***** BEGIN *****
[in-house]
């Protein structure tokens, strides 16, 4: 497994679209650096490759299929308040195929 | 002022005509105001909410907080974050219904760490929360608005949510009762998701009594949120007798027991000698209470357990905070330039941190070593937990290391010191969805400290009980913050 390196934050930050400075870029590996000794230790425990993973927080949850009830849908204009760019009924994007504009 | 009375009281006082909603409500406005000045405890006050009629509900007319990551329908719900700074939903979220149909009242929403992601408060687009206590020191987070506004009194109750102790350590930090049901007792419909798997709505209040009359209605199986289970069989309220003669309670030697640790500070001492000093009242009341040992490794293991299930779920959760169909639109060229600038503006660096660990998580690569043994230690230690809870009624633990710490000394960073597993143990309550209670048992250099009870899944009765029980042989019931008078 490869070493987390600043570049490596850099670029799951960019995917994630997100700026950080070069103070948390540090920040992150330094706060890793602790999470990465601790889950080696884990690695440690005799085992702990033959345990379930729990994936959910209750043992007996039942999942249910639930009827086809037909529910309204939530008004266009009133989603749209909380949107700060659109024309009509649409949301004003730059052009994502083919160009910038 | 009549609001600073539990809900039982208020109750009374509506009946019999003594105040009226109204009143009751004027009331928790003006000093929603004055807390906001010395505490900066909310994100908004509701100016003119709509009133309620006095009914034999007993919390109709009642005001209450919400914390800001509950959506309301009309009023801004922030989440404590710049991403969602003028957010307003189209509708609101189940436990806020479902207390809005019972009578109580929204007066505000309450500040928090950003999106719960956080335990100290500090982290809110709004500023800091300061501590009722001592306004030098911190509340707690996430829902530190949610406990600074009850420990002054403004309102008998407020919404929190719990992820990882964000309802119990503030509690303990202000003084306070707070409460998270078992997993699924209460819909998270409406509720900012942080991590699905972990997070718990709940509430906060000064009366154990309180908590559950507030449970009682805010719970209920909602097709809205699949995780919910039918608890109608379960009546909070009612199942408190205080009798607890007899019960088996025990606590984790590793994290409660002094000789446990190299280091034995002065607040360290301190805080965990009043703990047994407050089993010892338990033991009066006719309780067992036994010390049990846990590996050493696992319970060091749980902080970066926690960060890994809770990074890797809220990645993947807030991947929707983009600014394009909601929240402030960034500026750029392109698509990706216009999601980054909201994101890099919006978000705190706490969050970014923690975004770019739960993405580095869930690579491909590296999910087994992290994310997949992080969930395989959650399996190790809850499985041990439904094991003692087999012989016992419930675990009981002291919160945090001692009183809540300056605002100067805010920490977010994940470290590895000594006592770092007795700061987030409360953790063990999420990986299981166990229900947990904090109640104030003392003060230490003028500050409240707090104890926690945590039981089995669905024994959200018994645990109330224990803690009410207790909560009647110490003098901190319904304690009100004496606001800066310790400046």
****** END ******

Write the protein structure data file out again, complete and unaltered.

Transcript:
[in-house]
């Protein structure tokens, strides 16, 4: 497994679209650096490759299929308040195929 | 002022005509105001909410907080974050219904760490929360608005949510009762998701009594949120007798027991000698209470357990905070330039941190070593937990290391010191969805400290009980913050 390196934050930050400075870029590996000794230790425990993973927080949850009830849908204009760019009924994007504009 | 009375009281006082909603409500406005000045405890006050009629509900007319990551329908719900700074939903979220149909009242929403992601408060687009206590020191987070506004009194109750102790350590930090049901007792419909798997709505209040009359209605199986289970069989309220003669309670030697640790500070001492000093009242009341040992490794293991299930779920959760169909639109060229600038503006660096660990998580690569043994230690230690809870009624633990710490000394960073597993143990309550209670048992250099009870899944009765029980042989019931008078 490869070493987390600043570049490596850099670029799951960019995917994630997100700026950080070069103070948390540090920040992150330094706060890793602790999470990465601790889950080696884990690695440690005799085992702990033959345990379930729990994936959910209750043992007996039942999942249910639930009827086809037909529910309204939530008004266009009133989603749209909380949107700060659109024309009509649409949301004003730059052009994502083919160009910038 | 009549609001600073539990809900039982208020109750009374509506009946019999003594105040009226109204009143009751004027009331928790003006000093929603004055807390906001010395505490900066909310994100908004509701100016003119709509009133309620006095009914034999007993919390109709009642005001209450919400914390800001509950959506309301009309009023801004922030989440404590710049991403969602003028957010307003189209509708609101189940436990806020479902207390809005019972009578109580929204007066505000309450500040928090950003999106719960956080335990100290500090982290809110709004500023800091300061501590009722001592306004030098911190509340707690996430829902530190949610406990600074009850420990002054403004309102008998407020919404929190719990992820990882964000309802119990503030509690303990202000003084306070707070409460998270078992997993699924209460819909998270409406509720900012942080991590699905972990997070718990709940509430906060000064009366154990309180908590559950507030449970009682805010719970209920909602097709809205699949995780919910039918608890109608379960009546909070009612199942408190205080009798607890007899019960088996025990606590984790590793994290409660002094000789446990190299280091034995002065607040360290301190805080965990009043703990047994407050089993010892338990033991009066006719309780067992036994010390049990846990590996050493696992319970060091749980902080970066926690960060890994809770990074890797809220990645993947807030991947929707983009600014394009909601929240402030960034500026750029392109698509990706216009999601980054909201994101890099919006978000705190706490969050970014923690975004770019739960993405580095869930690579491909590296999910087994992290994310997949992080969930395989959650399996190790809850499985041990439904094991003692087999012989016992419930675990009981002291919160945090001692009183809540300056605002100067805010920490977010994940470290590895000594006592770092007795700061987030409360953790063990999420990986299981166990229900947990904090109640104030003392003060230490003028500050409240707090104890926690945590039981089995669905024994959200018994645990109330224990803690009410207790909560009647110490003098901190319904304690009100004496606001800066310790400046």